The Solutrean hypthoesis has one trump card: Haplogroup X. Primarily a European genetic trait, 25% of all Algonquian people have the genetic marker. The sheer number and background checks suggest this is way too high even with the mixing of American Indians and Americans of European descent. Add onto the geographical eastern bias of Algonquians and it seems there reasonably could have been a European migration which mixed with post-Siberian paleo-Indians.

The main history still stands. Genetic tests and physical traits like shoveled teeth still point to an Siberian Asian origin for American Indians. This population was the first one to successfully settle and dominate the Americas. More would come though. The Eskimos came latter and began a bloody campaign to dominate the Arctic. Groups came and went. Some lived in cities which rivaled those of the classical Old World, some lived in cities which were on par with the ancient ones of Mesopotamia, some became farmers in villages, some reached the point of semi-settled but remained partly nomadic, and others like the Sioux were the equivalent of the Barbarian Hordes of Europe. They lived and left there mark on the New World which in part last today. Many place names still carry their memory.

Even with pre-Columbian contacts, things evolved on an independent path for the most part. Then a group of men in 1942 led by an Italian under a Spanish flag would change the whole world.

5 comments:

Ryan said...

Possible but highly unlikely. See Tim Flannery's The Eternal Frontier for the best and easiest to understand contra argument.

Clovis was, in all likelihood first. At that juncture, the modern genetic drifts probably weren't even fully worked out. Not much in the way of good archeology sites in Alaska and there are great swaths of unexplored lands.

Clovis is all over...South America...and beyond. That much is uncontested. Nothing that suggests a Pre-Clovis human in what is now the Western Hemi is even well acknowledged much less broadly accepted.

In fairness...

Ryan Lanham

Catholicgauze said...

Meadowcroft and Monte Verde. Because of my experience with the academic archaeological community I would say most would say the "Clovis as First" argument is dead.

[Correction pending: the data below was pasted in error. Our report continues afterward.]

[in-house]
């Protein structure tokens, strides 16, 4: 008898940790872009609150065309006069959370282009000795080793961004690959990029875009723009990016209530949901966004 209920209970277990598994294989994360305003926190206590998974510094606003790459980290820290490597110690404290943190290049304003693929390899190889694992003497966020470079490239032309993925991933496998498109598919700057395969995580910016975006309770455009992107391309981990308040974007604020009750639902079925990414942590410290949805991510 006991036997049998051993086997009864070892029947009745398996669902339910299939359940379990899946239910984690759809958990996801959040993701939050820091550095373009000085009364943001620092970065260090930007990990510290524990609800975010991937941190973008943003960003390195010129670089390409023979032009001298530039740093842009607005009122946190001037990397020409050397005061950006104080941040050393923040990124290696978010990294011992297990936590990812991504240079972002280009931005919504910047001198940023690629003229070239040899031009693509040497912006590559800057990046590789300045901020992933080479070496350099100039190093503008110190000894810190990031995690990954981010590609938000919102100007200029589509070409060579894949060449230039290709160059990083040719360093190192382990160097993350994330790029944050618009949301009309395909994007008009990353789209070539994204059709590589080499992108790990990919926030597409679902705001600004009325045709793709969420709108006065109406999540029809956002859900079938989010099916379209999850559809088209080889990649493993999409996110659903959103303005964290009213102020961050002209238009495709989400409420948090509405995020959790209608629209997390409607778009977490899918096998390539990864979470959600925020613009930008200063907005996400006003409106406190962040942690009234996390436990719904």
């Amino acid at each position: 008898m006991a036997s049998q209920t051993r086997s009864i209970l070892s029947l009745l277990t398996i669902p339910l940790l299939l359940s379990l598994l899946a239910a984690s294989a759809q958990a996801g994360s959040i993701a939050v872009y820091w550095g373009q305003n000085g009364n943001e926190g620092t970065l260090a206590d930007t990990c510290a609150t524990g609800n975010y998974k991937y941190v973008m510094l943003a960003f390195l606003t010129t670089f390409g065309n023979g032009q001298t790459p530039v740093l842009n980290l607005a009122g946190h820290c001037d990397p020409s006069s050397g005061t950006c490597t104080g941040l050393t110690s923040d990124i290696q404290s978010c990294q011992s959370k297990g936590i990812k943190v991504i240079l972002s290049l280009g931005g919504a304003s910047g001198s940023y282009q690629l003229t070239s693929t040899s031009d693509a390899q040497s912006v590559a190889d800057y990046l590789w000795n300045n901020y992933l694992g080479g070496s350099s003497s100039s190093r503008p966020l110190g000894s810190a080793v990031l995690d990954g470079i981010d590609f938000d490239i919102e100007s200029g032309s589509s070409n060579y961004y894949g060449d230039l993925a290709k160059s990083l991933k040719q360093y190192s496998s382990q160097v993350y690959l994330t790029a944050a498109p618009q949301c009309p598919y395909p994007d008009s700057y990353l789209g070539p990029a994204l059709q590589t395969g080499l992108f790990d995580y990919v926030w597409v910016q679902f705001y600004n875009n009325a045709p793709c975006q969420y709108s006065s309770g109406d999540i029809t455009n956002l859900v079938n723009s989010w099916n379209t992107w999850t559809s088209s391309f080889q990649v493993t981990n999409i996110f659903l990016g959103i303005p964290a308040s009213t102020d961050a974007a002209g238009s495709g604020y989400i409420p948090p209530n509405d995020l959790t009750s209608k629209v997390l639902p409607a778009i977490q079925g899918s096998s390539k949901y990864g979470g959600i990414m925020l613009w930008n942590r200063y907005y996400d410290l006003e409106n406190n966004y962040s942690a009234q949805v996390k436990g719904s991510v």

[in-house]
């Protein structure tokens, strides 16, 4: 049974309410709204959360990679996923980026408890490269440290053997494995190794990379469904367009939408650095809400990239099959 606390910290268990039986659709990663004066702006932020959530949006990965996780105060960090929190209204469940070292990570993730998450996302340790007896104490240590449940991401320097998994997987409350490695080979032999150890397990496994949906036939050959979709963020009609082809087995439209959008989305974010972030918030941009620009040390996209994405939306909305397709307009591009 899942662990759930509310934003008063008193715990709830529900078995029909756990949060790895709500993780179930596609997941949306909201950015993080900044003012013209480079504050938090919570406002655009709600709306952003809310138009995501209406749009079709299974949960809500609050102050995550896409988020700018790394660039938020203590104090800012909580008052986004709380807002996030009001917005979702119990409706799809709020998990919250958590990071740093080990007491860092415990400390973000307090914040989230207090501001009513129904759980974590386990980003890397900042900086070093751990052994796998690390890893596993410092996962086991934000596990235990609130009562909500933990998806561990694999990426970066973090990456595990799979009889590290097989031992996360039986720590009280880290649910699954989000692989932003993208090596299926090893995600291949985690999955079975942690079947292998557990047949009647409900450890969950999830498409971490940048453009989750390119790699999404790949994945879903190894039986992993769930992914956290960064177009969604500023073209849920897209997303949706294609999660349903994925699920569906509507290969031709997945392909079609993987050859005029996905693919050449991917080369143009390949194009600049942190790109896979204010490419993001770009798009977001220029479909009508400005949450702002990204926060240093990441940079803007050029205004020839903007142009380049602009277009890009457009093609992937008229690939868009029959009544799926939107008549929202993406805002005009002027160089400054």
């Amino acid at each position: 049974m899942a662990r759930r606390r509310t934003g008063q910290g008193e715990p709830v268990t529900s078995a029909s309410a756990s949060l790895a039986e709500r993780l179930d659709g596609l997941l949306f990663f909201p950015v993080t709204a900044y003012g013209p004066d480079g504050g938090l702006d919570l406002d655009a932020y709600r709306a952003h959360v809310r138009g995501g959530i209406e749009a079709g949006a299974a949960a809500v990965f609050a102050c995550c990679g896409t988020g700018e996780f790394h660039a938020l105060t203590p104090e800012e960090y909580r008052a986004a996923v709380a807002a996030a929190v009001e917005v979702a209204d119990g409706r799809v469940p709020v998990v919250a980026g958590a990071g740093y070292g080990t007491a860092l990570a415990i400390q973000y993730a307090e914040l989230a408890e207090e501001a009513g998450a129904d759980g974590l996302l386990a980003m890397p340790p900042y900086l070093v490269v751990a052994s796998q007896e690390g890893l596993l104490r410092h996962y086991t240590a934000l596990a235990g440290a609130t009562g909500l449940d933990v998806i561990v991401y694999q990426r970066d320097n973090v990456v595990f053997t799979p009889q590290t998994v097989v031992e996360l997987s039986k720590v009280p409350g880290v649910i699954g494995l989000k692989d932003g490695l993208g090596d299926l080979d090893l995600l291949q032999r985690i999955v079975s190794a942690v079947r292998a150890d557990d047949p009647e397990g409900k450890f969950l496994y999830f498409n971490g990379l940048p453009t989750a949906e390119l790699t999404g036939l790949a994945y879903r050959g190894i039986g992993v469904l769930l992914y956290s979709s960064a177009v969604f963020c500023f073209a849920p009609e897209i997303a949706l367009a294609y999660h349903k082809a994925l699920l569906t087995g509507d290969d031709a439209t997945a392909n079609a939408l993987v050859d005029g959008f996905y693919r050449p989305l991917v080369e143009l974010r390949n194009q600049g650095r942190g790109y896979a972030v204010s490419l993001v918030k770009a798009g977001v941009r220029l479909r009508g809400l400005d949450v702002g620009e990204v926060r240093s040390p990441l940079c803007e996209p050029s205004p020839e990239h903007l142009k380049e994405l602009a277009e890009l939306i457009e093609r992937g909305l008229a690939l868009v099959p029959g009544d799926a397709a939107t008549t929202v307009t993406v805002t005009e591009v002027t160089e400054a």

Yes, genetic drifts were well defined 10,000 years ago. See the Genographic Project for more info.

Ryan said...

I suppose we'll have to disagree. I see (after considerable review) almost no evidence and little mainstream scholarly support for Pre-Clovis. I appreciate that others believe otherwise. Since proving a negative is essentially impossible, the burden shifts to those who believe pre-Clovis to find compelling and broadly accepted evidence of a pervasive, consistent, and meaningful human culture in the Americas prior to Clovis. As of now, no such evidence (to my mind) exists.

Trever McFaddon said...

There is actually much scholarly support for the pre-Clovis hypothesis. Is there a consensus yet on pre-Clovis... no. That is why there appears to be no consensus scholarly view on the subject. The best book to cover this in terms of the American West and the peopling of the Americas is Respect for the Ancestors: American Indian Cultural Affiliation in the American West. Although it deals with other issues as well, much of the book deals with when the first people migrated to North America and it has a very comprehensive discussion on archaeological, genetic, and biological evidence.

Anonymous said...

Clovis First has been untenable for at least a decade (Cactus Hill,(Meadowcroft, etc.) Further, it would have been virtually impossible for Asian migrants to reach the American heartland before the Bolling interstadial of ca. 14,000 BP. Since the proto-Clovis material from Cactus Hill is thousands of years older than that, some version of the Solutrean hypothesis is almost inescapable (see Roots of Cataclysm, Algora Publ. NY 2009).